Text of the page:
“I never had a problem with flooding before…and I didn’t need flood insurance,” said one long-time resident of Kennedy Heights Subdivision in Gonzales on Tuesday. Gonzales’ Planning and Zoning Commission which was scheduled to consider two agenda items concerning a proposed subdivision on Orice Roth Rd. The items were pulled but the public comments flowed anyway.
Persistent problems bedeviling Ascension Parish; drainage and traffic, traffic and drainage…have visited the Jambalaya Capital of the World.
The developer is seeking to rezone 10.3 acres to a less restrictive classification in order to build more houses. Approval of Chapelwood Estates’ preliminary plat was also on the agenda. Both items will be rescheduled by the developer because, according to multiple cynics in attendance, a candidate for City Council-Division C on the November 3 ballot enjoys a pecuniary interest in the project.
Willie Robinson is that candidate opposing incumbent Harold Stewart. Robinson attended Tuesday’s meeting but said nothing.
Residents along Orice Roth (west of Burnside Ave which bisects the City of Gonzales) were spared the ravages of August 2016’s devastating back-flooding of the Amite River. But recent flash-flooding events have not been so kind. A July 6 rain event (6.28 inches according to another resident) put water in several homes while less severe events saturate properties for weeks without crossing the door sill.
Rampant subdivision development along Orice Roth and W Worthey Road to the north have transformed the area surrounding Gonzales Middle School.
“Another subdivision?” asked one resident incredulously.
Where will it drain? How much traffic will it generate to an already over-burdened roadway? Questions abound with answers in short supply.
“Off-road drainage is the jurisdiction of Ascension Parish,” CAO Scot Byrd attempted appeasement to a less than enthusiastic reception.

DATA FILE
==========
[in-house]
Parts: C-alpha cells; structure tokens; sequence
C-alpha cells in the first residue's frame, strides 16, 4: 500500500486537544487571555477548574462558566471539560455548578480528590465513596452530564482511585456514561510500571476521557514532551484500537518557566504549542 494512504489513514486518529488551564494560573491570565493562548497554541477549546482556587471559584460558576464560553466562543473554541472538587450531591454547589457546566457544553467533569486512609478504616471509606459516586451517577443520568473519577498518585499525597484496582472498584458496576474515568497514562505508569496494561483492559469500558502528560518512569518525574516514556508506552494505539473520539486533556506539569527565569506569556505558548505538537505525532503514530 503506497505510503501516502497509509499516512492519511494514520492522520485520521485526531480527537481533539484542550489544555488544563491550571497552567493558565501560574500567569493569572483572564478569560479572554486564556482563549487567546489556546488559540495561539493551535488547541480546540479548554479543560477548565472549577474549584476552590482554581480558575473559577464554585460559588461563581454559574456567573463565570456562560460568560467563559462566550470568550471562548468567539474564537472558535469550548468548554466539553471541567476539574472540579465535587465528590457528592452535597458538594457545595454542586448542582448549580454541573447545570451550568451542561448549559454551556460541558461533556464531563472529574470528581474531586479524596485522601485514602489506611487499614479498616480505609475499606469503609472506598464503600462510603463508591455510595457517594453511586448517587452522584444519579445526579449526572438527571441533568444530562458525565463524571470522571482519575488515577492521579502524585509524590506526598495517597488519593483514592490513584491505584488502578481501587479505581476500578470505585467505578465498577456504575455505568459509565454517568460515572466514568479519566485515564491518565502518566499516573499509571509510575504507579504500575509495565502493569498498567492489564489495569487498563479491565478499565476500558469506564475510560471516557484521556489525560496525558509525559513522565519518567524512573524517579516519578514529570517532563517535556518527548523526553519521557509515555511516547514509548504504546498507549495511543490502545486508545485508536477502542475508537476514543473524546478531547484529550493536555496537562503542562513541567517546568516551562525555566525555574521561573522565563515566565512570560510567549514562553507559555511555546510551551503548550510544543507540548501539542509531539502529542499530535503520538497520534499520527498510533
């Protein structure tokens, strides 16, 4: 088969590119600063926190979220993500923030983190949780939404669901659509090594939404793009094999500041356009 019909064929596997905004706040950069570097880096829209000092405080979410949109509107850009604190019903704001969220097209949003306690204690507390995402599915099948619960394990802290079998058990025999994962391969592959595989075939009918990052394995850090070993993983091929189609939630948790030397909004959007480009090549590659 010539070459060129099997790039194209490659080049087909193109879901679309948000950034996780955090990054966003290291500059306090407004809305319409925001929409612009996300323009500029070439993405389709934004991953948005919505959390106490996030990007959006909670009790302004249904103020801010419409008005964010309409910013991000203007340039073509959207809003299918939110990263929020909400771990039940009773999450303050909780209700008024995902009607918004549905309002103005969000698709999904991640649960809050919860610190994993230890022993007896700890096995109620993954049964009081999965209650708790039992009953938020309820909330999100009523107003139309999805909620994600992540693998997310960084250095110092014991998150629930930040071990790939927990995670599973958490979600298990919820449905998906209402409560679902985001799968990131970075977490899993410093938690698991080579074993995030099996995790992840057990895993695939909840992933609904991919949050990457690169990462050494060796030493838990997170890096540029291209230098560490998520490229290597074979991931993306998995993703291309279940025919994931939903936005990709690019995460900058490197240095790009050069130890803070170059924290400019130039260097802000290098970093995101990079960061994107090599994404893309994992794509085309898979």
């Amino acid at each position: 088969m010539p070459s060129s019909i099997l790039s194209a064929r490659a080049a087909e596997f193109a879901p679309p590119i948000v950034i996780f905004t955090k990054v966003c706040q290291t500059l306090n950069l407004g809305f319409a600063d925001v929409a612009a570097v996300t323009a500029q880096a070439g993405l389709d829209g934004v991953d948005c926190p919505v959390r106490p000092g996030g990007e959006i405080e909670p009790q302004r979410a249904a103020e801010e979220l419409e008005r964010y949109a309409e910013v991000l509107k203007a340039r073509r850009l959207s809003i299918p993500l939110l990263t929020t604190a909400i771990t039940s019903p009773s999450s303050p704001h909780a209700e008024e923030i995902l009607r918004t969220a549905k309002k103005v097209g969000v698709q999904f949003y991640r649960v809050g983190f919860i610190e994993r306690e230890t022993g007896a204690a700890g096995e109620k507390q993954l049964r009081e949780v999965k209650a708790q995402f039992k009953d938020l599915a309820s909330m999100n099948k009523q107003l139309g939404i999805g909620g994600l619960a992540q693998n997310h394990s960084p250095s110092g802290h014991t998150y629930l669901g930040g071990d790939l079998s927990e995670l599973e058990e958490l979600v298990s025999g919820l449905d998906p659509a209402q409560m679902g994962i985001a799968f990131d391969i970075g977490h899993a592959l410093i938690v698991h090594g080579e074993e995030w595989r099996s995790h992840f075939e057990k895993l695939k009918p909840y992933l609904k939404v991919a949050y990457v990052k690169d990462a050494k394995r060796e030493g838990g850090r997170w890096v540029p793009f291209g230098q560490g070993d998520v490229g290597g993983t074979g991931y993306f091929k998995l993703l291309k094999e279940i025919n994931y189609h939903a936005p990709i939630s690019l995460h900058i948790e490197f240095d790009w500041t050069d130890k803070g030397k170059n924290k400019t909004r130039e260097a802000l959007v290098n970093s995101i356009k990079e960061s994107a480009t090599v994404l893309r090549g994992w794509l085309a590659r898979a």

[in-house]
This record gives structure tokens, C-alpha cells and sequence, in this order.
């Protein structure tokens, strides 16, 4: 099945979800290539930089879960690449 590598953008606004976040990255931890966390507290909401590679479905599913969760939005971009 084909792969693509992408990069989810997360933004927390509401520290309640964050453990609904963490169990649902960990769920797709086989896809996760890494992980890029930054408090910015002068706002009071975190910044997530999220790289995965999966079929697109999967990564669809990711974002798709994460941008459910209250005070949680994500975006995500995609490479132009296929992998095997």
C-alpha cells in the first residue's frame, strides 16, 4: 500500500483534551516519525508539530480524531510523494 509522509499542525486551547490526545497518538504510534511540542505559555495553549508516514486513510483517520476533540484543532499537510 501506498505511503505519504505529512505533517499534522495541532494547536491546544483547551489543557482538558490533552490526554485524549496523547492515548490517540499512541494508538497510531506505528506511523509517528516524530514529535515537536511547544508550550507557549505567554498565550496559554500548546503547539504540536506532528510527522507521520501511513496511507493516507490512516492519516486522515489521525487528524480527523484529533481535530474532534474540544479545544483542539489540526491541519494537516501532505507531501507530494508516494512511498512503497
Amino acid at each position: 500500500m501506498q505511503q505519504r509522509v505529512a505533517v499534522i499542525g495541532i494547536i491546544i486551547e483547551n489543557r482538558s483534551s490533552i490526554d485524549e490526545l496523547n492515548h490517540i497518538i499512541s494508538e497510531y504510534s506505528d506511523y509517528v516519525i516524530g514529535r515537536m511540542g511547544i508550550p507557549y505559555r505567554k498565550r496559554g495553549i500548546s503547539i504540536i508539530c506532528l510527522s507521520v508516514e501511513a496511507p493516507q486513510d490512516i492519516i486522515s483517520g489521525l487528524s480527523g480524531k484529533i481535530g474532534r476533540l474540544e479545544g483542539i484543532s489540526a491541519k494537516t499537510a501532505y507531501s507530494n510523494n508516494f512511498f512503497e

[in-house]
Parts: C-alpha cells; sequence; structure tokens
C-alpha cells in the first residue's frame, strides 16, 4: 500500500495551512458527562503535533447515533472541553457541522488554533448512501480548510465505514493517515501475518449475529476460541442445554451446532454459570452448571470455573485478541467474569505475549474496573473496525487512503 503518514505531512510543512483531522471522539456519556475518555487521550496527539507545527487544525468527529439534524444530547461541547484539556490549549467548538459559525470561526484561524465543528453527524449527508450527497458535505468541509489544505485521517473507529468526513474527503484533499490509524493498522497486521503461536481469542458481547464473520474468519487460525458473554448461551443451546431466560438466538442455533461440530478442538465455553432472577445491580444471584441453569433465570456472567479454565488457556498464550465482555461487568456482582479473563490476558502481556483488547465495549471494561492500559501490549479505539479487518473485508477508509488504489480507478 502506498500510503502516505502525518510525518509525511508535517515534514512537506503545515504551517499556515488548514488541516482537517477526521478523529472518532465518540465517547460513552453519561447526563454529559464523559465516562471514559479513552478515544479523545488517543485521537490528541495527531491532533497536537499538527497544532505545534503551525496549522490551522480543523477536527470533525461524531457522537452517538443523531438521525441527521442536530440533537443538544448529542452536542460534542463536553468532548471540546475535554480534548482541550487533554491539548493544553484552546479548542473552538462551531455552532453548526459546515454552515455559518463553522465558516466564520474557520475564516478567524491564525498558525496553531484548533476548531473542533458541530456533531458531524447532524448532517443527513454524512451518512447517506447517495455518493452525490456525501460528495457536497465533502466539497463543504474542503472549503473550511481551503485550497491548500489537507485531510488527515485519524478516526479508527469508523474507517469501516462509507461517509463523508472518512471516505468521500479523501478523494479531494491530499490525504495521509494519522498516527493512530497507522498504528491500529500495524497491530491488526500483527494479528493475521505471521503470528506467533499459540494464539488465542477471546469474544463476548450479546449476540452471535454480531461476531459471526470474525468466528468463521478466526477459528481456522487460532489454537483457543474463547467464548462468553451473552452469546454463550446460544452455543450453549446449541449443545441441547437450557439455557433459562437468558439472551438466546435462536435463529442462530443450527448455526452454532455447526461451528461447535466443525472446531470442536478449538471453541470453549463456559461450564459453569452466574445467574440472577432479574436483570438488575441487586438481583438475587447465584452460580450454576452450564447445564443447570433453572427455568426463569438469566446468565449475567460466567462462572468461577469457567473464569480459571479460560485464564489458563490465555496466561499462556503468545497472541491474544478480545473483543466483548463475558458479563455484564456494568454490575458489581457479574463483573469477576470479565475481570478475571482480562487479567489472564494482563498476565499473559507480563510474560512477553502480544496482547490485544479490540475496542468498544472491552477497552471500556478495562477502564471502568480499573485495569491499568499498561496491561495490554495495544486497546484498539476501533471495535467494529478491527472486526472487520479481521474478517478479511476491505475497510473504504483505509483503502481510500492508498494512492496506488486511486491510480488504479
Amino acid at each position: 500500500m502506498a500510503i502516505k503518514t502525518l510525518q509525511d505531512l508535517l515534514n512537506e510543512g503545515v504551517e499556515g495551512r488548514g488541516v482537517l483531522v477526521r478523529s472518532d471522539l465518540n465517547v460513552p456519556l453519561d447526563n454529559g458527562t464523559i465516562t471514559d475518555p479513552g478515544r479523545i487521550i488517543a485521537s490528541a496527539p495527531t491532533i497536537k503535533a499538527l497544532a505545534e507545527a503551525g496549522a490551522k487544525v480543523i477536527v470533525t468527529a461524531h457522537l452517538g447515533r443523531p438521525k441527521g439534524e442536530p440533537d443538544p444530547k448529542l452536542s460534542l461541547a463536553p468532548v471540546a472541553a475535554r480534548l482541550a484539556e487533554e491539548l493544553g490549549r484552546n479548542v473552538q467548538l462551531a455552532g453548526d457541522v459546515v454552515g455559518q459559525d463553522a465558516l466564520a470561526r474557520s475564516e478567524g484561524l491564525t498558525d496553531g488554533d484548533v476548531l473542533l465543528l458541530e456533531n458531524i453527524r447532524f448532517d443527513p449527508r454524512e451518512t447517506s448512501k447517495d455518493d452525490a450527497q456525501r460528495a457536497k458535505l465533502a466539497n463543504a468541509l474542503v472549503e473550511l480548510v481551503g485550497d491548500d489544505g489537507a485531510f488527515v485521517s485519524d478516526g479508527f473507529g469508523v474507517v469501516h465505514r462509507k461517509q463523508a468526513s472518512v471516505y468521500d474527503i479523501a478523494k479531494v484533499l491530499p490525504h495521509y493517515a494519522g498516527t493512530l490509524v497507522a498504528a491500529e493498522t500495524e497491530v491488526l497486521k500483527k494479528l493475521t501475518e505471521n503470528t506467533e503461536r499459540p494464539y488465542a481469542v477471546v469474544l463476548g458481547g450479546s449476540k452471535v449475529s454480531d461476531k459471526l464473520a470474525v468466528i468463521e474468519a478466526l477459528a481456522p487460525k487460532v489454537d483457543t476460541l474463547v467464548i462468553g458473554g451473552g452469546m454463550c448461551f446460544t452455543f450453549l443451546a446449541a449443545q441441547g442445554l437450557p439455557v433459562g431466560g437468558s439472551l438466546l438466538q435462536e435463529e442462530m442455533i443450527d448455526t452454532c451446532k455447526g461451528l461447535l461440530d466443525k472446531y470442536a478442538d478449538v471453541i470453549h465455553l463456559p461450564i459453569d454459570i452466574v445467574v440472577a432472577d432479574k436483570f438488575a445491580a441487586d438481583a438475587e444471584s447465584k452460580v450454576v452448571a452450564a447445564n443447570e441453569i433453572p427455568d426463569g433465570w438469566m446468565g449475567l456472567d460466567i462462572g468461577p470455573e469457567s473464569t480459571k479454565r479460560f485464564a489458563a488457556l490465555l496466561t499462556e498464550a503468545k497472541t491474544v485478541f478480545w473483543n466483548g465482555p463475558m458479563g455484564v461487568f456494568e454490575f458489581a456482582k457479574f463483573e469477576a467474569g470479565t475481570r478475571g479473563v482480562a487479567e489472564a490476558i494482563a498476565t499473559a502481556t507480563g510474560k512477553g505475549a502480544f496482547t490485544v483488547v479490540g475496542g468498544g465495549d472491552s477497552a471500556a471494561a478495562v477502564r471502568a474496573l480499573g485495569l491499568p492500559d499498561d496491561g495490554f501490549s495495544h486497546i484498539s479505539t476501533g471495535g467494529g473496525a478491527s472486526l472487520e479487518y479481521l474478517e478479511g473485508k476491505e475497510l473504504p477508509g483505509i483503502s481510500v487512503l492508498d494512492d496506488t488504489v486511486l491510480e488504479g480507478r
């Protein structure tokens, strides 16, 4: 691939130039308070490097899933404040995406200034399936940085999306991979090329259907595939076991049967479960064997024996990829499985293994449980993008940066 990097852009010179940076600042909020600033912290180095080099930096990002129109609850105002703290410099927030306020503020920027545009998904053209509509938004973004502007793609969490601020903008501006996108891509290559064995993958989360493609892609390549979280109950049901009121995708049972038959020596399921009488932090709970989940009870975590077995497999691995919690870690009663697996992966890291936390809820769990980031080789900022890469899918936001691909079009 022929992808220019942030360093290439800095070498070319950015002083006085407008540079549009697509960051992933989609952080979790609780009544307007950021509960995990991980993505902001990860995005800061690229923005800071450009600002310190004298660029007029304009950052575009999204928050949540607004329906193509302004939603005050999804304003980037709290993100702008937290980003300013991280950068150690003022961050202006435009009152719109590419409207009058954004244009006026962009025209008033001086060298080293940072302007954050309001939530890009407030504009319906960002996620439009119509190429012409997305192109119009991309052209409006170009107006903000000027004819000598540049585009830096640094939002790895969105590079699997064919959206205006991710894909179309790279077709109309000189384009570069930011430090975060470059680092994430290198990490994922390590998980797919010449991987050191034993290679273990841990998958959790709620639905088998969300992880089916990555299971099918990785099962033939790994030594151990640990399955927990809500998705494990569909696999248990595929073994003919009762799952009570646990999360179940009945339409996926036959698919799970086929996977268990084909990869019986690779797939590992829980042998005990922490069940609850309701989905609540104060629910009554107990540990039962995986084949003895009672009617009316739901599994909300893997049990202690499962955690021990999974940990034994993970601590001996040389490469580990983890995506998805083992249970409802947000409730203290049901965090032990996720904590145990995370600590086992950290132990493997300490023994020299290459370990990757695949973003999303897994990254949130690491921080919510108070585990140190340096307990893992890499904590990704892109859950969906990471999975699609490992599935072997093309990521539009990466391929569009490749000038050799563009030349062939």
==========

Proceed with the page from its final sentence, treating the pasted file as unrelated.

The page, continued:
Byrd promised to contact Ascension Parish Public Works Director Ron Savoy, and include residents in the discussion. Drainage on the parish’s east bank, even inside two municipalities, is the province of East Ascension Drainage Board which is funded by a perpetual sales tax and a 5-mill property assessment. The board is comprised of ten Ascension Parish Council members.
Recent calculations put the city’s annual contribution at approximately $3.5 million while total revenue generation hovers above $20 million.
“That’s the reality of the situation,” explained Councilman Harold Stewart, attending on Tuesday along with Councilman Tyler Turner. “The city bears a heavy burden funding East Ascension Drainage every year, more than the rest of the parish on a per capita basis. The best path forward is a better working relationship with the parish and I’m committed to establishing that relationship.”
Stewart has made drainage issues a priority during his five year tenure…
Two members of the East Ascension Drainage Board, Parish Councilmen Travis Turner and John Cagnolatti, also represent residents in the City of Gonzales. It is exceedingly rare to see either at a City Council or Planning Commission meeting.
“It’s past time for city government to listen to the people of Gonzales who are facing these serious issues,” asserted Tim Riley, a candidate for City Council-Division A. “Who knows local drainage and flooding problems better than residents forced to worry about there homes every time it rains? It’s something I hear every day on the campaign trail.”
Riley is opposing incumbent David Guitreau who was out knocking doors on Tuesday and did not attend the meeting.
Fixing the problems confronting much of east bank Ascension, including Gonzales and the Town of Sorrento, is no easy task. Sorrento has its own issues with East Ascension Drainage Board…
Allocation of resources, how and where to spend drainage dollars, is up to the Drainage Board…period. Seven of its membership do not represent any parts of two municipalities, and have no political incentive to placate Gonzales and/or Sorrento residents/voters.